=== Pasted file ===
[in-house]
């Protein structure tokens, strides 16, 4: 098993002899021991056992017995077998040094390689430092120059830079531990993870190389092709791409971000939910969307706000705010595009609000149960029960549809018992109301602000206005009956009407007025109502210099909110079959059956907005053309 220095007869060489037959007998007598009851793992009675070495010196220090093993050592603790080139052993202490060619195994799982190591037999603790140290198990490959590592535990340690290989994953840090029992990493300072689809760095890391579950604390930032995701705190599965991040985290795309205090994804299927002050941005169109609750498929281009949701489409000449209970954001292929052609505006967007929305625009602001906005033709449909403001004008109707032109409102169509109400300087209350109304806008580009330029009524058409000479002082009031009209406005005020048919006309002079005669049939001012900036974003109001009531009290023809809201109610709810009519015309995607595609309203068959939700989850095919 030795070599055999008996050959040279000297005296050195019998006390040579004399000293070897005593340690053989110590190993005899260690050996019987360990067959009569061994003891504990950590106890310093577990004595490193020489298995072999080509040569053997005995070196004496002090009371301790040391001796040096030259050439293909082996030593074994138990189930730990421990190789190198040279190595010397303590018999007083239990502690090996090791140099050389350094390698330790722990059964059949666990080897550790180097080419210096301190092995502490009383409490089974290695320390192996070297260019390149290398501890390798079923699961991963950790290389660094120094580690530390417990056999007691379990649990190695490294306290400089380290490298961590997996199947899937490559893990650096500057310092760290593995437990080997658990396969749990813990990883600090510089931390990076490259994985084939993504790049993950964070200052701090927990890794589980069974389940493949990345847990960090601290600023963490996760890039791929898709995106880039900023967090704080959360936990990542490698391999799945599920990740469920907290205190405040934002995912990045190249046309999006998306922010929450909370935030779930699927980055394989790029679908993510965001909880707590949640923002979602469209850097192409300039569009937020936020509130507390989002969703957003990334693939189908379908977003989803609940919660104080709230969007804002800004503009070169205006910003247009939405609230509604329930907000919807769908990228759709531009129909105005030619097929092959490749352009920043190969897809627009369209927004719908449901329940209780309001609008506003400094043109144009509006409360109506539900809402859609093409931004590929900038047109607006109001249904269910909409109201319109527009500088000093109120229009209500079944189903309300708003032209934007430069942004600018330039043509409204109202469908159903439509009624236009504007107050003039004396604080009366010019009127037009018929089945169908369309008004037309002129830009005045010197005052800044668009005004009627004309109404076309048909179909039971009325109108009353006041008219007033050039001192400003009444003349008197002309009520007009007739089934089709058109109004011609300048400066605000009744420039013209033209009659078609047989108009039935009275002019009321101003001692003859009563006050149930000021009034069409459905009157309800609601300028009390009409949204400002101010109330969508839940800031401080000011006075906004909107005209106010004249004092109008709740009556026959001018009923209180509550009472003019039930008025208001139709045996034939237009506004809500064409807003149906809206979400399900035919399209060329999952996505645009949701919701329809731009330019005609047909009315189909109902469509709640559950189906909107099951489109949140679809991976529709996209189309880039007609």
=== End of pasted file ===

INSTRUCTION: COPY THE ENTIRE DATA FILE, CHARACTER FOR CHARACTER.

[in-house]
């Protein structure tokens, strides 16, 4: 098993002899021991056992017995077998040094390689430092120059830079531990993870190389092709791409971000939910969307706000705010595009609000149960029960549809018992109301602000206005009956009407007025109502210099909110079959059956907005053309 220095007869060489037959007998007598009851793992009675070495010196220090093993050592603790080139052993202490060619195994799982190591037999603790140290198990490959590592535990340690290989994953840090029992990493300072689809760095890391579950604390930032995701705190599965991040985290795309205090994804299927002050941005169109609750498929281009949701489409000449209970954001292929052609505006967007929305625009602001906005033709449909403001004008109707032109409102169509109400300087209350109304806008580009330029009524058409000479002082009031009209406005005020048919006309002079005669049939001012900036974003109001009531009290023809809201109610709810009519015309995607595609309203068959939700989850095919 030795070599055999008996050959040279000297005296050195019998006390040579004399000293070897005593340690053989110590190993005899260690050996019987360990067959009569061994003891504990950590106890310093577990004595490193020489298995072999080509040569053997005995070196004496002090009371301790040391001796040096030259050439293909082996030593074994138990189930730990421990190789190198040279190595010397303590018999007083239990502690090996090791140099050389350094390698330790722990059964059949666990080897550790180097080419210096301190092995502490009383409490089974290695320390192996070297260019390149290398501890390798079923699961991963950790290389660094120094580690530390417990056999007691379990649990190695490294306290400089380290490298961590997996199947899937490559893990650096500057310092760290593995437990080997658990396969749990813990990883600090510089931390990076490259994985084939993504790049993950964070200052701090927990890794589980069974389940493949990345847990960090601290600023963490996760890039791929898709995106880039900023967090704080959360936990990542490698391999799945599920990740469920907290205190405040934002995912990045190249046309999006998306922010929450909370935030779930699927980055394989790029679908993510965001909880707590949640923002979602469209850097192409300039569009937020936020509130507390989002969703957003990334693939189908379908977003989803609940919660104080709230969007804002800004503009070169205006910003247009939405609230509604329930907000919807769908990228759709531009129909105005030619097929092959490749352009920043190969897809627009369209927004719908449901329940209780309001609008506003400094043109144009509006409360109506539900809402859609093409931004590929900038047109607006109001249904269910909409109201319109527009500088000093109120229009209500079944189903309300708003032209934007430069942004600018330039043509409204109202469908159903439509009624236009504007107050003039004396604080009366010019009127037009018929089945169908369309008004037309002129830009005045010197005052800044668009005004009627004309109404076309048909179909039971009325109108009353006041008219007033050039001192400003009444003349008197002309009520007009007739089934089709058109109004011609300048400066605000009744420039013209033209009659078609047989108009039935009275002019009321101003001692003859009563006050149930000021009034069409459905009157309800609601300028009390009409949204400002101010109330969508839940800031401080000011006075906004909107005209106010004249004092109008709740009556026959001018009923209180509550009472003019039930008025208001139709045996034939237009506004809500064409807003149906809206979400399900035919399209060329999952996505645009949701919701329809731009330019005609047909009315189909109902469509709640559950189906909107099951489109949140679809991976529709996209189309880039007609």